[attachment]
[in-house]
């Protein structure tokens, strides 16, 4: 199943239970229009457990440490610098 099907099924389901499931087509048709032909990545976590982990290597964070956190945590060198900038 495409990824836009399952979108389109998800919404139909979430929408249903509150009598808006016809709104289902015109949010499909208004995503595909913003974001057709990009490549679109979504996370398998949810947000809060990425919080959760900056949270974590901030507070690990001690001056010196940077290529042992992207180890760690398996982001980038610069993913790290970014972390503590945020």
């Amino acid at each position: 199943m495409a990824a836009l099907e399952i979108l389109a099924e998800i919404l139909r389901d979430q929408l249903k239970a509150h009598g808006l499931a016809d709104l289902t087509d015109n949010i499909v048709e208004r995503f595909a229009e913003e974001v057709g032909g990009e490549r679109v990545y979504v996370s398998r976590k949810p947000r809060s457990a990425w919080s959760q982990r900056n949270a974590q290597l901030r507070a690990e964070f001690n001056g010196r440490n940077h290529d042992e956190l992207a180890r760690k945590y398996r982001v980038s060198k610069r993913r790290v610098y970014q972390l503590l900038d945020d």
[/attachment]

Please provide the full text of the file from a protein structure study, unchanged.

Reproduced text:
[in-house]
């Protein structure tokens, strides 16, 4: 199943239970229009457990440490610098 099907099924389901499931087509048709032909990545976590982990290597964070956190945590060198900038 495409990824836009399952979108389109998800919404139909979430929408249903509150009598808006016809709104289902015109949010499909208004995503595909913003974001057709990009490549679109979504996370398998949810947000809060990425919080959760900056949270974590901030507070690990001690001056010196940077290529042992992207180890760690398996982001980038610069993913790290970014972390503590945020």
């Amino acid at each position: 199943m495409a990824a836009l099907e399952i979108l389109a099924e998800i919404l139909r389901d979430q929408l249903k239970a509150h009598g808006l499931a016809d709104l289902t087509d015109n949010i499909v048709e208004r995503f595909a229009e913003e974001v057709g032909g990009e490549r679109v990545y979504v996370s398998r976590k949810p947000r809060s457990a990425w919080s959760q982990r900056n949270a974590q290597l901030r507070a690990e964070f001690n001056g010196r440490n940077h290529d042992e956190l992207a180890r760690k945590y398996r982001v980038s060198k610069r993913r790290v610098y970014q972390l503590l900038d945020d």